How to Avoid Scholarship and Tuition Scams

Avoid Scholarship and Tuition Scams

By: Reyna Gobel MBA, MJ

Phishing scams are nothing new. I’ve reported on them for years. They come in forms for college students and families ranging from scholarships to FAFSA forms.

How do you avoid scams? Follow these tips from the New York State Division of Consumer Protection Issues in addition to tips we’ve gathered over the years.

  • Scholarships and Loan Scams FAFSA is free and will never be sent to you directly. Go to the secure site. If your school is a CSS profile school, you should use this form, too.
  • Fake Private Scholarships, Grants or Loans: No private scholarship, grant, or loan is guaranteed. Thus, never give personal information such as bank account information or your social security number to an unsolicited email. If the scholarship, etc. sounds interesting to you, apply through the real website. Verify that it’s legit with the help of your high school counselor or college financial aid office.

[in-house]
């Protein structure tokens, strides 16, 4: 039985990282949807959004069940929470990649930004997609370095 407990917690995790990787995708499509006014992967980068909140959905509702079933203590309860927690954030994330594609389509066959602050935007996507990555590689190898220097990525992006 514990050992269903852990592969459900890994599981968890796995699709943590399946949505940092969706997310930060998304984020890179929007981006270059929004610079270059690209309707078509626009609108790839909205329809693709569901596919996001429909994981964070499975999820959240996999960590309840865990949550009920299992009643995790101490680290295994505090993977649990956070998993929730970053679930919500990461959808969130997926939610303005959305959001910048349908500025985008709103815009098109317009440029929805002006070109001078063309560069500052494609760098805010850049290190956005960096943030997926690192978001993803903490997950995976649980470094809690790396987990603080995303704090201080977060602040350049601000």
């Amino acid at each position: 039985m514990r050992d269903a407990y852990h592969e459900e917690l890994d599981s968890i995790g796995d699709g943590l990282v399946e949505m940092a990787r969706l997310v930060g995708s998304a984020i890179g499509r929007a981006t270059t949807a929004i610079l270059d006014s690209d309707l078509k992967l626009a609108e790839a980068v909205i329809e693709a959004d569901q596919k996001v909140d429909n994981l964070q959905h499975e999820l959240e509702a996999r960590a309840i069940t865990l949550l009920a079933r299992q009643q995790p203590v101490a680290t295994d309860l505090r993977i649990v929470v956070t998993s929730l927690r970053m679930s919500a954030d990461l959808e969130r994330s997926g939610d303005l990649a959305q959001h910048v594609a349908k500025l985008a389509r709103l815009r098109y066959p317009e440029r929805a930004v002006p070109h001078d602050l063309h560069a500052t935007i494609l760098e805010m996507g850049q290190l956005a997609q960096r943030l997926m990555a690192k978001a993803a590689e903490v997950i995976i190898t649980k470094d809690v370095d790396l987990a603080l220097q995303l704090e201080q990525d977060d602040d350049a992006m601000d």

• Unpaid Tuition Scam: If someone calls you to tell you you need to pay your tuition, go through your school’s online secure account to verify if you do owe a balance. The school website also lists drop dates. Calls may be scams trying to steal your information. The school website isn’t. Remember, the tuition may be unpaid due to financial aid not hitting your account yet. Check with your financial aid office, too, if you panic over an unpaid balance.
  • Fake Employment or Internship Offers: Employment pays you. Don’t listen if internships call or email you asking you for an upfront fee or SSN before applying.
  • Buying Books Online: There are fake websites offering cheap deals on textbooks. Verify sites are legit with your financial aid office if it’s a site you never heard of.

We wish the best for you and your family in getting back to school and finding scholarships and financial aid. The best part for parents who’s students have received a scam call or call email? After the scam is thwarted, it’s good timing to discuss real scholarships and financial aid. Discuss a plan with your student for them to apply for scholarships and financial aid each year. And of course, they should consult their college’s financial aid office.